The expected visit by Junichiro Koizumi, shortly before he departs office, would likely further damage Japan's already tense ties with China and South Korea, where bitter memories of Japan's past aggression run deep.
Among the country's 2.5 million war dead honoured at the Yasukuni shrine in central Tokyo are several convicted war criminals.
Koizumi, who is set to step down in September after more than five years in office, promised during his campaign to become ruling party chief in 2001 that he would visit the Shinto shrine on the August 15 anniversary.
He has visited every year since then, but never on that date.
"I think he will visit the shrine to keep his promise," Taku Yamasaki, a long-time Koizumi ally, was quoted as saying in a TV interview on Monday.
"I think he will visit the shrine to keep his promise"
Taku Yamasaki, ruling party lawmaker
News photographers and TV crews staked out the Tokyo shrine over the weekend in case Koizumi visited before the anniversary.
Defending his visits, Koizumi has said he goes to the shrine to pray for peace and honour those who gave their lives for their country.
Critics argue his visits reflect Japan's failure to own up to its wartime past, including atrocities committed in Asia.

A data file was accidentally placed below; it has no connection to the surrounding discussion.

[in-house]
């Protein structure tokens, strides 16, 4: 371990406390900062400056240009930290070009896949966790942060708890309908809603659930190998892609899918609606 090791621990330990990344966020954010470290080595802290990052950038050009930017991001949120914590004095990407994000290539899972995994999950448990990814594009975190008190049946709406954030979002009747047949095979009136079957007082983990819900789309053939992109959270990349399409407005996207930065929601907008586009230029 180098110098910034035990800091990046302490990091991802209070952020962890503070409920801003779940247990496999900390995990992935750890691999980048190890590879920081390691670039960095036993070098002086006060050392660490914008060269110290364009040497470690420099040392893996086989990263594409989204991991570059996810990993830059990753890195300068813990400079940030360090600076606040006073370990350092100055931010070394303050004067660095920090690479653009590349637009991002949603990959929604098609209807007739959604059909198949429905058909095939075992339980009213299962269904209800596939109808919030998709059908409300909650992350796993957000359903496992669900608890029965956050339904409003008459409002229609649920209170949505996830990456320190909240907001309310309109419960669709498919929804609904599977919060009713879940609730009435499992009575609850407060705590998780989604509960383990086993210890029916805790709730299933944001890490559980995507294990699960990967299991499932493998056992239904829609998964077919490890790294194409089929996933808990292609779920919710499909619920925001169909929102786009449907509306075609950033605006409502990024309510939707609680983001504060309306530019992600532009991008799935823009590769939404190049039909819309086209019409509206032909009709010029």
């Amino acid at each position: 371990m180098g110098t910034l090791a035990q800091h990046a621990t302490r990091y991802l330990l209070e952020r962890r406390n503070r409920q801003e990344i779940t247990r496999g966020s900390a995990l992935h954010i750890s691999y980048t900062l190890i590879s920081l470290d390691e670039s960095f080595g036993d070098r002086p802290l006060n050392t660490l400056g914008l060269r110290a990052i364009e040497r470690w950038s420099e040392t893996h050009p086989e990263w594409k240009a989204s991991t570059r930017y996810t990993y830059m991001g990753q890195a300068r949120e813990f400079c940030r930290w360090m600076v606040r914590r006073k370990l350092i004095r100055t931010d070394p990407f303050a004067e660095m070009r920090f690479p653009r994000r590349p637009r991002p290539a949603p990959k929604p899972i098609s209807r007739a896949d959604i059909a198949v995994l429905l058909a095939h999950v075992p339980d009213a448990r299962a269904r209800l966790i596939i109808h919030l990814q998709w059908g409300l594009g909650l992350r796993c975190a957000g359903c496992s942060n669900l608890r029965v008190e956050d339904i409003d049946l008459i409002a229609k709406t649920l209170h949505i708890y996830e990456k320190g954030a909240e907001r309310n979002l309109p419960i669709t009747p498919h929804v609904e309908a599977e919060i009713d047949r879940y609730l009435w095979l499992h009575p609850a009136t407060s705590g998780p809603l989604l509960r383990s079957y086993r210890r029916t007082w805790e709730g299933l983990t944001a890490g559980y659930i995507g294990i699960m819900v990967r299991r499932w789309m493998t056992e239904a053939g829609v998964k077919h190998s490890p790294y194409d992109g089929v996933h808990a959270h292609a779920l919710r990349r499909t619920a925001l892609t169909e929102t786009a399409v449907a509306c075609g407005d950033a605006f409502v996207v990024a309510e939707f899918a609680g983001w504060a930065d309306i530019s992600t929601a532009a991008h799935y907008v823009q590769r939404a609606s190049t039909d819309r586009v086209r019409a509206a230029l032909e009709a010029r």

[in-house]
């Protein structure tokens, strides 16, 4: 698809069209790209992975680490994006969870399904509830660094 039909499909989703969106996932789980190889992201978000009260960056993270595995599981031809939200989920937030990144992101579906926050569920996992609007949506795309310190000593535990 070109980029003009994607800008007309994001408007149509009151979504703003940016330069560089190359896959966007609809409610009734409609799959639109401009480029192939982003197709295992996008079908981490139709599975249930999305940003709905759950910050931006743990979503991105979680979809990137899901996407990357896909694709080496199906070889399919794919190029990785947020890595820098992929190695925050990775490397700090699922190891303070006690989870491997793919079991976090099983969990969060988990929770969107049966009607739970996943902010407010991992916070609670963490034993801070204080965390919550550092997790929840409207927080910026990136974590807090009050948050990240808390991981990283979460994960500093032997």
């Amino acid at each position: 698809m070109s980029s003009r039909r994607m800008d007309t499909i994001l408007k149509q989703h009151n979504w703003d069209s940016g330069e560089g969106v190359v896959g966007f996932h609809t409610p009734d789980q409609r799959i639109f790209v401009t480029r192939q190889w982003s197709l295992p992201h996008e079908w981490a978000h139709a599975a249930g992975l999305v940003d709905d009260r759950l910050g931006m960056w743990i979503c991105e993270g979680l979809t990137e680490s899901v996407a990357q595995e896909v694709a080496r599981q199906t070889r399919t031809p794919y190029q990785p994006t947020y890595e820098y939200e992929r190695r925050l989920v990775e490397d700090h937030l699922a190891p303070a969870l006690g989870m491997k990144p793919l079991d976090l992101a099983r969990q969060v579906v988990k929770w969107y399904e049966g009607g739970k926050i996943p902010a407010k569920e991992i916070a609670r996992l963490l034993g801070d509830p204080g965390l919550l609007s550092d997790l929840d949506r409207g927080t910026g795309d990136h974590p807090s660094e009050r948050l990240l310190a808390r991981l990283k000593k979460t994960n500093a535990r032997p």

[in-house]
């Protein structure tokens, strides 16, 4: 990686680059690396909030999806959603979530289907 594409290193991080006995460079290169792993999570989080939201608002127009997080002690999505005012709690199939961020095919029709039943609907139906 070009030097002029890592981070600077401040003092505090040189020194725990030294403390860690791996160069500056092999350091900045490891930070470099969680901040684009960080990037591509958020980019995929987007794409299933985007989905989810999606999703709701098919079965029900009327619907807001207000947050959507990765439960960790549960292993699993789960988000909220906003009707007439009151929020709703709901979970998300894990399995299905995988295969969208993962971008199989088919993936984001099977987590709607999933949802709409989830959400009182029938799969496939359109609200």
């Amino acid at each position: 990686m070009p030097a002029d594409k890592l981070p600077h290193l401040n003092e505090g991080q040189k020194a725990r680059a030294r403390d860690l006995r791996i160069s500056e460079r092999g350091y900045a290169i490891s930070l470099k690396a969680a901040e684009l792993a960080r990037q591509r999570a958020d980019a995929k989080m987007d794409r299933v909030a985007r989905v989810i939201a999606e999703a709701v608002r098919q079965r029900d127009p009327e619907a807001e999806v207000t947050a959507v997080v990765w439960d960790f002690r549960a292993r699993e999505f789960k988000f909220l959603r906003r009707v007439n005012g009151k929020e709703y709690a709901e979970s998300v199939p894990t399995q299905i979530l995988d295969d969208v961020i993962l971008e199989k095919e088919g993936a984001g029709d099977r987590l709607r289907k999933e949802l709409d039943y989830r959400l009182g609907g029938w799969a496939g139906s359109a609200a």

Japanese public opinion is divided on whether the prime minister should make pilgrimages to Yasukuni and the ruling Liberal Democratic Party (LDP) is itself split on the issue.
"He should think about what he intends in his heart to do from a diplomatic, domestic and historical perspective"
"He should think about what he intends in his heart to do from a diplomatic, domestic and historical perspective," Kyodo news agency quoted Koichi Kato, an LDP lawmaker, as saying.
The shrine, which played a central role in the state Shinto religion that mobilised the nation to fight in the name of a divine emperor, considers 14 wartime leaders convicted by an Allied tribunal as Class A war criminals to be "martyrs".
A museum on its grounds depicts the Pacific war as one Japan was forced to fight in its self-defence and has been criticised for ignoring atrocities committed by Japanese in Asia.
Visits by Japanese leaders to the shrine have become a focus of the competition to succeed Koizumi in a ruling party leadership election on September 20.
Many Japanese business leaders, worried about the impact of the diplomatic chill on vital economic ties with China, have made it clear that they want the next prime minister to halt the visits.
Shinzo Abe, Koizumi's heir apparent and chief cabinet secretary, has defended Koizumi's pilgrimages and went there himself on August 15, 2005.
Secular war memorial
Media have said that Abe paid a secret visit in April, but the popular 51-year-old politician - a diplomatic hawk known for his tough stance toward China and North Korea - has declined to say whether he would go there if he becomes prime minister.
The shrine is seen as a symbol of
Japan's past militarism
Some politicians have suggested creating a new secular war memorial, enhancing an existing memorial for unknown soldiers, or removing the names of the war criminals from the lists of those honoured at Yasukuni as ways to resolve the diplomatic dilemma.
The shrine is opposed to those ideas as well as a proposal by Taro Aso, the foreign minister, a lagging contender to become prime minister, to turn it into a secular memorial run by the state.